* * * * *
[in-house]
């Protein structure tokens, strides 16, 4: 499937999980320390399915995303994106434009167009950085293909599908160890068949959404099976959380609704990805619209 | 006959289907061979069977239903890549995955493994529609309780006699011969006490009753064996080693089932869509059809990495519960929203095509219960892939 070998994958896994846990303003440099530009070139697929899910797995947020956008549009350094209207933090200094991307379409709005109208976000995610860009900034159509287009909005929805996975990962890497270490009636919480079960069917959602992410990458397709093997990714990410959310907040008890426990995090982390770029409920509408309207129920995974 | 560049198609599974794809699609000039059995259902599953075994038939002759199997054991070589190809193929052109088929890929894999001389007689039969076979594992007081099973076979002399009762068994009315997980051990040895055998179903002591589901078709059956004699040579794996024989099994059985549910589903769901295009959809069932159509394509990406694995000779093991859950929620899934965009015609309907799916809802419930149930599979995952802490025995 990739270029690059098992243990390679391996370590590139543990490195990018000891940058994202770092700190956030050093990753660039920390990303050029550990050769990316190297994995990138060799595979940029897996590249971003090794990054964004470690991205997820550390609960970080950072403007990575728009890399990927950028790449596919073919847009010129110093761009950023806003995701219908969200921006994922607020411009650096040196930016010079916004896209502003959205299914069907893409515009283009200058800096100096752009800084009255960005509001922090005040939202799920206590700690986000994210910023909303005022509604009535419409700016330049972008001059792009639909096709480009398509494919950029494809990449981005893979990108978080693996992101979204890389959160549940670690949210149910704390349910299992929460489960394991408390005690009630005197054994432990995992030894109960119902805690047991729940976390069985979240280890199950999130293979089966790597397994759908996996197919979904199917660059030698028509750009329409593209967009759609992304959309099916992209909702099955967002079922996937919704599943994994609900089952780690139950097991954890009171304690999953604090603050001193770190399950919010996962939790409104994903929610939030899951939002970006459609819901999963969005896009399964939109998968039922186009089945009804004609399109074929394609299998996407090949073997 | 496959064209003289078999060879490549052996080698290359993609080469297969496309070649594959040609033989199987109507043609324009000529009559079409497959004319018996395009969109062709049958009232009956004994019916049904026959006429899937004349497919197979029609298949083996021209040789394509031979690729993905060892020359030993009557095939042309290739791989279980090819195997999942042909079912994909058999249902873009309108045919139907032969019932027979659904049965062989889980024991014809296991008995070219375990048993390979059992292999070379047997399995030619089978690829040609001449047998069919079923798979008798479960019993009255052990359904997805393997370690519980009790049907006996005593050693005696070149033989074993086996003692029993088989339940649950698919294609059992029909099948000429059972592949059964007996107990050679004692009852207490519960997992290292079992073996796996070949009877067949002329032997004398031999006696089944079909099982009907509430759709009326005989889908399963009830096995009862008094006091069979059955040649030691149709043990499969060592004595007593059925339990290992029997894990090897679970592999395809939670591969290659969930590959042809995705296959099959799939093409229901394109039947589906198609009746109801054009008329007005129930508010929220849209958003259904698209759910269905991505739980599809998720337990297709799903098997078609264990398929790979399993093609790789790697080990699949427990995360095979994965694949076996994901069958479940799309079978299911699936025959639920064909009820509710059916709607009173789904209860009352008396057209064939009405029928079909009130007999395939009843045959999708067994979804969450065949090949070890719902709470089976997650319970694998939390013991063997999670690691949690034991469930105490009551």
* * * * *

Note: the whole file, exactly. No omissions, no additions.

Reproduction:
[in-house]
């Protein structure tokens, strides 16, 4: 499937999980320390399915995303994106434009167009950085293909599908160890068949959404099976959380609704990805619209 | 006959289907061979069977239903890549995955493994529609309780006699011969006490009753064996080693089932869509059809990495519960929203095509219960892939 070998994958896994846990303003440099530009070139697929899910797995947020956008549009350094209207933090200094991307379409709005109208976000995610860009900034159509287009909005929805996975990962890497270490009636919480079960069917959602992410990458397709093997990714990410959310907040008890426990995090982390770029409920509408309207129920995974 | 560049198609599974794809699609000039059995259902599953075994038939002759199997054991070589190809193929052109088929890929894999001389007689039969076979594992007081099973076979002399009762068994009315997980051990040895055998179903002591589901078709059956004699040579794996024989099994059985549910589903769901295009959809069932159509394509990406694995000779093991859950929620899934965009015609309907799916809802419930149930599979995952802490025995 990739270029690059098992243990390679391996370590590139543990490195990018000891940058994202770092700190956030050093990753660039920390990303050029550990050769990316190297994995990138060799595979940029897996590249971003090794990054964004470690991205997820550390609960970080950072403007990575728009890399990927950028790449596919073919847009010129110093761009950023806003995701219908969200921006994922607020411009650096040196930016010079916004896209502003959205299914069907893409515009283009200058800096100096752009800084009255960005509001922090005040939202799920206590700690986000994210910023909303005022509604009535419409700016330049972008001059792009639909096709480009398509494919950029494809990449981005893979990108978080693996992101979204890389959160549940670690949210149910704390349910299992929460489960394991408390005690009630005197054994432990995992030894109960119902805690047991729940976390069985979240280890199950999130293979089966790597397994759908996996197919979904199917660059030698028509750009329409593209967009759609992304959309099916992209909702099955967002079922996937919704599943994994609900089952780690139950097991954890009171304690999953604090603050001193770190399950919010996962939790409104994903929610939030899951939002970006459609819901999963969005896009399964939109998968039922186009089945009804004609399109074929394609299998996407090949073997 | 496959064209003289078999060879490549052996080698290359993609080469297969496309070649594959040609033989199987109507043609324009000529009559079409497959004319018996395009969109062709049958009232009956004994019916049904026959006429899937004349497919197979029609298949083996021209040789394509031979690729993905060892020359030993009557095939042309290739791989279980090819195997999942042909079912994909058999249902873009309108045919139907032969019932027979659904049965062989889980024991014809296991008995070219375990048993390979059992292999070379047997399995030619089978690829040609001449047998069919079923798979008798479960019993009255052990359904997805393997370690519980009790049907006996005593050693005696070149033989074993086996003692029993088989339940649950698919294609059992029909099948000429059972592949059964007996107990050679004692009852207490519960997992290292079992073996796996070949009877067949002329032997004398031999006696089944079909099982009907509430759709009326005989889908399963009830096995009862008094006091069979059955040649030691149709043990499969060592004595007593059925339990290992029997894990090897679970592999395809939670591969290659969930590959042809995705296959099959799939093409229901394109039947589906198609009746109801054009008329007005129930508010929220849209958003259904698209759910269905991505739980599809998720337990297709799903098997078609264990398929790979399993093609790789790697080990699949427990995360095979994965694949076996994901069958479940799309079978299911699936025959639920064909009820509710059916709607009173789904209860009352008396057209064939009405029928079909009130007999395939009843045959999708067994979804969450065949090949070890719902709470089976997650319970694998939390013991063997999670690691949690034991469930105490009551």